Scientists have discovered that sea acidification hampers mussel shell development.

Research supports aquaculture at Swansea Bay

A new report has confirmed the potential for aquaculture in the proposed Swansea Bay Tidal Lagoon, which could be used to farm a range of marine species.

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The report is part of a trio of inter-related publications from “Closing the Circle: Aquaculture Development in Enclosed Waters”, a project supported through seafood industry body Seafish’s Strategic Investment Programme (SIP).

It found the sheltered lagoon has strong potential for aquaculture, including farming mussels, oysters, scallops, clams, cockles and seaweed; all of which have local and international market potential, although trials would be needed to see how the shellfish and seaweed would grow inside the proposed development.

It would be the first time that offshore marine renewable energy generation has been combined with aquaculture, says the report, which was led by Martin Syvret from Aquafish Solutions Ltd and Dr Andrew Woolmer from Salacia-Marine, in collaboration with industry partners.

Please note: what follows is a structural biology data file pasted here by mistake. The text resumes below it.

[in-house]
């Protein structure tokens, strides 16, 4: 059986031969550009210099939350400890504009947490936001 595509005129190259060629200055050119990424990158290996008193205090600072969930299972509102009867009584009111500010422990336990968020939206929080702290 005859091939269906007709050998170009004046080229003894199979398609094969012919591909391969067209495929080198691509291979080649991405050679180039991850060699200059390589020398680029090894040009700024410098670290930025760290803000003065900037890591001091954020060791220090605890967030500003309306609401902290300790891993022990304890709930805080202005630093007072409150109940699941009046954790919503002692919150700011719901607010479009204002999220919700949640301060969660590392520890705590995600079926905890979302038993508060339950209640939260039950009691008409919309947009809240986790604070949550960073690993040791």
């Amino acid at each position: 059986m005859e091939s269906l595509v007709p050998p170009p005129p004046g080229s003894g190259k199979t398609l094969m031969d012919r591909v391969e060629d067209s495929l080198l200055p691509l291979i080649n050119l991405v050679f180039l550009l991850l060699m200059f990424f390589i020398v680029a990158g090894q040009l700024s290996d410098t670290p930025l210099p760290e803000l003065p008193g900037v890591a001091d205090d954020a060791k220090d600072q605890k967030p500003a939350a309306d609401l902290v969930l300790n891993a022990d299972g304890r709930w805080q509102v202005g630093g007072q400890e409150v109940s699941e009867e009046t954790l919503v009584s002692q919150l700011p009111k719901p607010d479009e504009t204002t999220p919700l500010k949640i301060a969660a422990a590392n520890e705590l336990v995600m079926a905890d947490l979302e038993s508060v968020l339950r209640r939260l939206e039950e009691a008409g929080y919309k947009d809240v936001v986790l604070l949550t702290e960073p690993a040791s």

Lee Cocker, aquaculture manager at Seafish: “The project provides an overview of aquaculture species and techniques that could be considered in other marine enclosed water bodies."

The report, Aquaculture Opportunities For Enclosed Marine Water Bodies - Tidal Lagoon Swansea Bay Case Study, also examines wider opportunities for aquaculture in and around enclosed marine water bodies, such as ports, natural lagoons, estuaries, sea lochs and managed retreats. It is accompanied by an Aquaculture Site Scoping Matrix, which can be used by industry to identify further potential locations for aquaculture operations.

Generic shellfish hatchery

This SIP project has also created a generic shellfish hatchery design aimed at tackling the shortage of shellfish seed that can be raised to adulthood by commercial shellfish farmers; an acknowledged bottleneck that has held back the expansion of aquaculture in the UK. It is hoped that industry will be able to use the hatchery design to help increase the supply of seed and boost production.

Lee Cocker, aquaculture manager at Seafish, said: “We are proud to have supported this strategic and innovative SIP project that will assist the growth of the UK aquaculture sector, and we hope that the industry can make good use of the findings.

“The prospect of siting aquaculture within an area such as the world’s first tidal lagoon renewable power development is undoubtedly exciting, however, the findings of the project are also pertinent to other offshore renewables sites such as wind farms. The project helps provide an overview of aquaculture species and techniques that could be considered in other marine enclosed water bodies, and the hatchery aspect has the potential to support a more general expansion of seed availability for UK aquaculture."

All the outputs generated by this SIP project can be downloaded from the new Seafish aquaculture web page.